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From liver to lure

12 Dec 2017
by Greg Hill

Flashback… In the 1950s and 60s a snapper would swim past your cotton hand-line and rusty hook. Impaled on that hook might have been kerosene-soaked liver. Your chilly bin was a hessian sack and your trouser pochttp://gofish.co.nz/worldpress/?attachment_id=2022ket was your tackle box.

Fast forward… Today, you could fish with your 99% quatre-axial carbon rod, with titanium-framed guides with silicone carbide inserts – not to mention the spiderweb-thin line that you can’t break bare-handed, for fear of cutting yourself to the bone. Your fishing reel is likely waterproof with digitally-cut gears and more bearings than two roller-skates. But do the fish really care?

A lot of fishing is seen today as a more technical sport and relaxing hobby. Back in the day more of us were  hunter-gatherers. With new methods and lures, brought about by the development of braided super lines, comes a need for rods and reels that work the lures effectively.

Lure fishing requires us to cast, drop and jiggle lures such as inchikus, butterfly jigs, soft-baits, stick-baits and poppers. Rod and reel choice makes a big difference to your increased success with these new methods. For example, if you use a rod that’s too stiff for inchikus your hookup rate goes down when the fish are shy or finicky. If your popper rod is too soft your popper won’t bloop, the kingfish will get bored and he’ll go elsewhere.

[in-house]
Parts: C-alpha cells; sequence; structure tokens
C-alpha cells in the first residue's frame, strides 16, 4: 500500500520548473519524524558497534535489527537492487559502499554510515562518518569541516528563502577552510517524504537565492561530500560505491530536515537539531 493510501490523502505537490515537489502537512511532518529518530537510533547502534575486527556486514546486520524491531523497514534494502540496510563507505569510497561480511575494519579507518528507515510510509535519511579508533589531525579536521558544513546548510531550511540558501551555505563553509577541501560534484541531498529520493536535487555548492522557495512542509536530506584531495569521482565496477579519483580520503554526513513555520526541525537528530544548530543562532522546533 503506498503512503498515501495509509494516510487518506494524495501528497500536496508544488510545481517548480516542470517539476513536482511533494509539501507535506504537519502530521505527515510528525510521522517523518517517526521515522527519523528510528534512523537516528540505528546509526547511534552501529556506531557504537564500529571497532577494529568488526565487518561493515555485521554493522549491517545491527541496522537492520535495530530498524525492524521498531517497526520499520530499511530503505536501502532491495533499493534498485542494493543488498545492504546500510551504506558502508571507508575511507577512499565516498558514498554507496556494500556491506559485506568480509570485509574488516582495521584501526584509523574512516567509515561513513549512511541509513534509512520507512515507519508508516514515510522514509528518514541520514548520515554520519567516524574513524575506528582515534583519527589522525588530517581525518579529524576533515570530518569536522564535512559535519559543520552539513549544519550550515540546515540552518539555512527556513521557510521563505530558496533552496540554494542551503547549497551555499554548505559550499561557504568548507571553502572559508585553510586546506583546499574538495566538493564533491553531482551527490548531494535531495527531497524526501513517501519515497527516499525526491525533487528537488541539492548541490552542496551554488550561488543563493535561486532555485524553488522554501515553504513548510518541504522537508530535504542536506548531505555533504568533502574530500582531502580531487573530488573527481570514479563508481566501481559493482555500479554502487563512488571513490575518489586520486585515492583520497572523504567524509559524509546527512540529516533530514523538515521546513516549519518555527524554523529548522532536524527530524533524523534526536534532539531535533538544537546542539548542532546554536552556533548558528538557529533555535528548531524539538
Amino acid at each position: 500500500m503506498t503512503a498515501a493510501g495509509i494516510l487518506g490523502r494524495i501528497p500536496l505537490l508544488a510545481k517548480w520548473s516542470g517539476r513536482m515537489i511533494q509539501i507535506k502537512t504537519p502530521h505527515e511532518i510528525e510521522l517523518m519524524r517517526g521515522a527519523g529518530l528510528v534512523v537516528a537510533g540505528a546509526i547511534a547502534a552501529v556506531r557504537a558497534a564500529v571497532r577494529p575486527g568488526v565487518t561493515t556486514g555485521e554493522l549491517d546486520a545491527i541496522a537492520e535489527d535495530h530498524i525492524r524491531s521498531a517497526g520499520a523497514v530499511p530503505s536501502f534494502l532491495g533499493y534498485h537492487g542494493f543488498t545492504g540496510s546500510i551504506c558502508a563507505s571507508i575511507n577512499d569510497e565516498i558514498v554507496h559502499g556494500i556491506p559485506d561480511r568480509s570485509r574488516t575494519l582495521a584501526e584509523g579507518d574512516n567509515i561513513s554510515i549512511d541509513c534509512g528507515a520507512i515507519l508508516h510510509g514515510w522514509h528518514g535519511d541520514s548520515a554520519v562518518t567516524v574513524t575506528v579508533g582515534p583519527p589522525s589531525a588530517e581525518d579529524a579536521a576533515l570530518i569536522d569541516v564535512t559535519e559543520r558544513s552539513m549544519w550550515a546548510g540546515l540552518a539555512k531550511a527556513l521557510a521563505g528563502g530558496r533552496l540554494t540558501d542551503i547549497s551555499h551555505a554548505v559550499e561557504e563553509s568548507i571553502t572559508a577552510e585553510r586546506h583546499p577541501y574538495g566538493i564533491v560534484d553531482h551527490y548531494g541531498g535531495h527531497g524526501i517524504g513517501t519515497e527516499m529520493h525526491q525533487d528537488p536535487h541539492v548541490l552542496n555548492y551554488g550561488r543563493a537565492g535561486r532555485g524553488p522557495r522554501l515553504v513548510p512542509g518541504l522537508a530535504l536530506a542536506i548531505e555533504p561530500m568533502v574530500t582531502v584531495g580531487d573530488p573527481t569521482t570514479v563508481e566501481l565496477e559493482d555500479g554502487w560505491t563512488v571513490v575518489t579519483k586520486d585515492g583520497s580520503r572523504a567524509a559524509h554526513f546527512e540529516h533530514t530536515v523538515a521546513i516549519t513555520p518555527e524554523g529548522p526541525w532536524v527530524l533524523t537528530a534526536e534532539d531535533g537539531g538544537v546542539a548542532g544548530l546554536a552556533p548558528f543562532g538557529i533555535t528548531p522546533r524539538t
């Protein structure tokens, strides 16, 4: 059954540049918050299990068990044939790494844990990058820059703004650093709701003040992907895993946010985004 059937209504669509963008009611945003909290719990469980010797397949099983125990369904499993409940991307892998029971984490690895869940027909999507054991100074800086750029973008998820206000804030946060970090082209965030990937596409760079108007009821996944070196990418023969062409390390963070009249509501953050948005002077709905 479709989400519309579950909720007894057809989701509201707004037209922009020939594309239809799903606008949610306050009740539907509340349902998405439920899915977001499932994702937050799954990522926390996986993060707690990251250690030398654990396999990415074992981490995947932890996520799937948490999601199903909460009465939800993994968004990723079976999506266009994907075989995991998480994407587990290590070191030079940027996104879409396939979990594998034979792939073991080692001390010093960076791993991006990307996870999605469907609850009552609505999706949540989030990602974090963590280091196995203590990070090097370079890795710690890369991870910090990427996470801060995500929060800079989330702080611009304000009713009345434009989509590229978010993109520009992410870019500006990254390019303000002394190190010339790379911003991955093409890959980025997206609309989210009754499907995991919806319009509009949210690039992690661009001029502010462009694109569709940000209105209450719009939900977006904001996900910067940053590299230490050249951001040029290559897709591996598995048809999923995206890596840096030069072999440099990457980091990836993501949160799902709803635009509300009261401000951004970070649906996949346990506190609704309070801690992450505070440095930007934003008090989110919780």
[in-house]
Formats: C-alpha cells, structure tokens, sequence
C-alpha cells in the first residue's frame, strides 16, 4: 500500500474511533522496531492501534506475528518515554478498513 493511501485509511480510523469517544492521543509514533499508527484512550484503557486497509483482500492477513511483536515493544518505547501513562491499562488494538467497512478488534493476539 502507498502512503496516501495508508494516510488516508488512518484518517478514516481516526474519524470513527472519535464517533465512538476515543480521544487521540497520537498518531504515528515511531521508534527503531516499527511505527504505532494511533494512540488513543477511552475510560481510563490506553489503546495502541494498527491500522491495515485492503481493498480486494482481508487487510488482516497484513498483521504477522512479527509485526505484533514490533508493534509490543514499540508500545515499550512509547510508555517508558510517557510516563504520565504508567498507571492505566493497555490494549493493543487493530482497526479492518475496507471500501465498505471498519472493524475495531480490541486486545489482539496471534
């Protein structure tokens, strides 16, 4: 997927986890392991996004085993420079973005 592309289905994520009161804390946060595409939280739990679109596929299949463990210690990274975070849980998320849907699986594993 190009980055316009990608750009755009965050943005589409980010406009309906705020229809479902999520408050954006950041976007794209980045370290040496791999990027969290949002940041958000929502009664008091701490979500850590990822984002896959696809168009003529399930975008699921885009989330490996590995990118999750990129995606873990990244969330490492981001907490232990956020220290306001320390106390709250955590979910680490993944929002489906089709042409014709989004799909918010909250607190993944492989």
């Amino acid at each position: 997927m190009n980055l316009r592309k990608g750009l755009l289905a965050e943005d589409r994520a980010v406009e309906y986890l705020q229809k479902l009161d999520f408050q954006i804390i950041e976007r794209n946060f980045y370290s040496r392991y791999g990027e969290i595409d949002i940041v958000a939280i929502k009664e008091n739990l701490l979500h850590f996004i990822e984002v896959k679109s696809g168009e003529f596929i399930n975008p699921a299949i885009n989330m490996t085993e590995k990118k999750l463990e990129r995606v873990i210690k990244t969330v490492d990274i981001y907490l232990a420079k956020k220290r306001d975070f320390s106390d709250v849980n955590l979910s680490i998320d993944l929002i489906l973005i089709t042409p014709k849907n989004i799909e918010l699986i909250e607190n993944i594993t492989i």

Ultimately, fish don’t care what you use. When the fishing is hot, kerosene-soaked liver will do the job. But the challenge of sussing out a new methods and becoming proficient at them in all bite conditions is very satisfying, and that’s where it becomes a sport. Now your 21st century fast taper carbon rod and mighty reel will show its true value.